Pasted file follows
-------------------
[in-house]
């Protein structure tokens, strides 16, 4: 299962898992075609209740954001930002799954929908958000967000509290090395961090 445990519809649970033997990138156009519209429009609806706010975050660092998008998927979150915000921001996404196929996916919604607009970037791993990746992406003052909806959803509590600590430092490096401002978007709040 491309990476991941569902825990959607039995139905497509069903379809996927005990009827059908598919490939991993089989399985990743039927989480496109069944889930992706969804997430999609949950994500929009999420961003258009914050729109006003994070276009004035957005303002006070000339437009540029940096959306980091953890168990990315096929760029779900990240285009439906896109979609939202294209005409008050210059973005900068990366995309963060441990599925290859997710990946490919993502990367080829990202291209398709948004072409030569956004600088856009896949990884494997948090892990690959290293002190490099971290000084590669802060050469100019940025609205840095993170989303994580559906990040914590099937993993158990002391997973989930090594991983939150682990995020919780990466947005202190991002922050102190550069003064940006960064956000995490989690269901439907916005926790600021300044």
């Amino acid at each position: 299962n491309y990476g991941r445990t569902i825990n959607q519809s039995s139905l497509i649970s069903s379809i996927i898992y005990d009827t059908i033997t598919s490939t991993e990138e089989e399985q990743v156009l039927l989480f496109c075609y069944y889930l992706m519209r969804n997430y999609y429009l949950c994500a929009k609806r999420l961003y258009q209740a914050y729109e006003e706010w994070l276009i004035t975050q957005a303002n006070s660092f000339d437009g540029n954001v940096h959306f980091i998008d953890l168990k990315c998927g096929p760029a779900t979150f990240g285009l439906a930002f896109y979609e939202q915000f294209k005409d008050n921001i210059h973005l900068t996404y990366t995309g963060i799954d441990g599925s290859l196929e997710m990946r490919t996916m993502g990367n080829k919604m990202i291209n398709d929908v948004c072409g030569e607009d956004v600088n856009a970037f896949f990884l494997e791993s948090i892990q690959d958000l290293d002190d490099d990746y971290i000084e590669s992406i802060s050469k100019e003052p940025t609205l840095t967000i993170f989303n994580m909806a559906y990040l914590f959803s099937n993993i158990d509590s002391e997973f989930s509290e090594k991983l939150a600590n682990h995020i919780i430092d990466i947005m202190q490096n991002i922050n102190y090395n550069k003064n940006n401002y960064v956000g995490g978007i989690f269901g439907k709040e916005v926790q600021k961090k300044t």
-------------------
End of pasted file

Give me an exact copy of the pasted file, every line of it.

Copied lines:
[in-house]
């Protein structure tokens, strides 16, 4: 299962898992075609209740954001930002799954929908958000967000509290090395961090 445990519809649970033997990138156009519209429009609806706010975050660092998008998927979150915000921001996404196929996916919604607009970037791993990746992406003052909806959803509590600590430092490096401002978007709040 491309990476991941569902825990959607039995139905497509069903379809996927005990009827059908598919490939991993089989399985990743039927989480496109069944889930992706969804997430999609949950994500929009999420961003258009914050729109006003994070276009004035957005303002006070000339437009540029940096959306980091953890168990990315096929760029779900990240285009439906896109979609939202294209005409008050210059973005900068990366995309963060441990599925290859997710990946490919993502990367080829990202291209398709948004072409030569956004600088856009896949990884494997948090892990690959290293002190490099971290000084590669802060050469100019940025609205840095993170989303994580559906990040914590099937993993158990002391997973989930090594991983939150682990995020919780990466947005202190991002922050102190550069003064940006960064956000995490989690269901439907916005926790600021300044």
């Amino acid at each position: 299962n491309y990476g991941r445990t569902i825990n959607q519809s039995s139905l497509i649970s069903s379809i996927i898992y005990d009827t059908i033997t598919s490939t991993e990138e089989e399985q990743v156009l039927l989480f496109c075609y069944y889930l992706m519209r969804n997430y999609y429009l949950c994500a929009k609806r999420l961003y258009q209740a914050y729109e006003e706010w994070l276009i004035t975050q957005a303002n006070s660092f000339d437009g540029n954001v940096h959306f980091i998008d953890l168990k990315c998927g096929p760029a779900t979150f990240g285009l439906a930002f896109y979609e939202q915000f294209k005409d008050n921001i210059h973005l900068t996404y990366t995309g963060i799954d441990g599925s290859l196929e997710m990946r490919t996916m993502g990367n080829k919604m990202i291209n398709d929908v948004c072409g030569e607009d956004v600088n856009a970037f896949f990884l494997e791993s948090i892990q690959d958000l290293d002190d490099d990746y971290i000084e590669s992406i802060s050469k100019e003052p940025t609205l840095t967000i993170f989303n994580m909806a559906y990040l914590f959803s099937n993993i158990d509590s002391e997973f989930s509290e090594k991983l939150a600590n682990h995020i919780i430092d990466i947005m202190q490096n991002i922050n102190y090395n550069k003064n940006n401002y960064v956000g995490g978007i989690f269901g439907k709040e916005v926790q600021k961090k300044t």